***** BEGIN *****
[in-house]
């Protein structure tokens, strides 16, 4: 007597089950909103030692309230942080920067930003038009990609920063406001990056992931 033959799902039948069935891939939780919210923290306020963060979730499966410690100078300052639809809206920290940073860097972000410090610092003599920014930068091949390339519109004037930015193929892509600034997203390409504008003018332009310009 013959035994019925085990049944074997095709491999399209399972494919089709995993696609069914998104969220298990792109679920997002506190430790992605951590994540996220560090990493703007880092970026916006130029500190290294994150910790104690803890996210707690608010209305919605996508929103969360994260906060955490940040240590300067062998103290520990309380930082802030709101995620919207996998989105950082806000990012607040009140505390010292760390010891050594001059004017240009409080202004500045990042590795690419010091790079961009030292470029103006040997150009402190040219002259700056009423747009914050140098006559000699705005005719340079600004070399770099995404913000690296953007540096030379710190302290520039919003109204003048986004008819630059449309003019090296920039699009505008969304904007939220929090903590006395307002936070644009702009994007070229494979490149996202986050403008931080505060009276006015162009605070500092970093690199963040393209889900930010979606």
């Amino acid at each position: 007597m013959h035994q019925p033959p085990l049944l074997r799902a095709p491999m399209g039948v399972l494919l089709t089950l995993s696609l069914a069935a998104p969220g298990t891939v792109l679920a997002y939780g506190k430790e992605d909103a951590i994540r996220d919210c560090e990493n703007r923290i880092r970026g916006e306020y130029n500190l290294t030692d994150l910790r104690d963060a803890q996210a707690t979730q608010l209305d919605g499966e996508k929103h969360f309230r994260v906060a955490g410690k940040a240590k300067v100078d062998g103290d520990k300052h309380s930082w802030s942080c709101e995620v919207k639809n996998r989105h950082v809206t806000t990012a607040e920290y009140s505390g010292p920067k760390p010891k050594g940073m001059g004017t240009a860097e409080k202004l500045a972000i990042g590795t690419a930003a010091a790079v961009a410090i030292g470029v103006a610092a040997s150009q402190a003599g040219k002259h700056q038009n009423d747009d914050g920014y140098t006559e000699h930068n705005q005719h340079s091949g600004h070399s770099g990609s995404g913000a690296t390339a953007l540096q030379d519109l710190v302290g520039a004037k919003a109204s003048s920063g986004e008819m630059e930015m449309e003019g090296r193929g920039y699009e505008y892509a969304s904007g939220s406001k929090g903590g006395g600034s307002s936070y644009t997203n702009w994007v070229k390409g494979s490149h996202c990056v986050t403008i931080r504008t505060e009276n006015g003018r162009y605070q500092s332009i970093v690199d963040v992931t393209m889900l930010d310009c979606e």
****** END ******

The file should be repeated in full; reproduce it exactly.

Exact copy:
[in-house]
């Protein structure tokens, strides 16, 4: 007597089950909103030692309230942080920067930003038009990609920063406001990056992931 033959799902039948069935891939939780919210923290306020963060979730499966410690100078300052639809809206920290940073860097972000410090610092003599920014930068091949390339519109004037930015193929892509600034997203390409504008003018332009310009 013959035994019925085990049944074997095709491999399209399972494919089709995993696609069914998104969220298990792109679920997002506190430790992605951590994540996220560090990493703007880092970026916006130029500190290294994150910790104690803890996210707690608010209305919605996508929103969360994260906060955490940040240590300067062998103290520990309380930082802030709101995620919207996998989105950082806000990012607040009140505390010292760390010891050594001059004017240009409080202004500045990042590795690419010091790079961009030292470029103006040997150009402190040219002259700056009423747009914050140098006559000699705005005719340079600004070399770099995404913000690296953007540096030379710190302290520039919003109204003048986004008819630059449309003019090296920039699009505008969304904007939220929090903590006395307002936070644009702009994007070229494979490149996202986050403008931080505060009276006015162009605070500092970093690199963040393209889900930010979606």
């Amino acid at each position: 007597m013959h035994q019925p033959p085990l049944l074997r799902a095709p491999m399209g039948v399972l494919l089709t089950l995993s696609l069914a069935a998104p969220g298990t891939v792109l679920a997002y939780g506190k430790e992605d909103a951590i994540r996220d919210c560090e990493n703007r923290i880092r970026g916006e306020y130029n500190l290294t030692d994150l910790r104690d963060a803890q996210a707690t979730q608010l209305d919605g499966e996508k929103h969360f309230r994260v906060a955490g410690k940040a240590k300067v100078d062998g103290d520990k300052h309380s930082w802030s942080c709101e995620v919207k639809n996998r989105h950082v809206t806000t990012a607040e920290y009140s505390g010292p920067k760390p010891k050594g940073m001059g004017t240009a860097e409080k202004l500045a972000i990042g590795t690419a930003a010091a790079v961009a410090i030292g470029v103006a610092a040997s150009q402190a003599g040219k002259h700056q038009n009423d747009d914050g920014y140098t006559e000699h930068n705005q005719h340079s091949g600004h070399s770099g990609s995404g913000a690296t390339a953007l540096q030379d519109l710190v302290g520039a004037k919003a109204s003048s920063g986004e008819m630059e930015m449309e003019g090296r193929g920039y699009e505008y892509a969304s904007g939220s406001k929090g903590g006395g600034s307002s936070y644009t997203n702009w994007v070229k390409g494979s490149h996202c990056v986050t403008i931080r504008t505060e009276n006015g003018r162009y605070q500092s332009i970093v690199d963040v992931t393209m889900l930010d310009c979606e």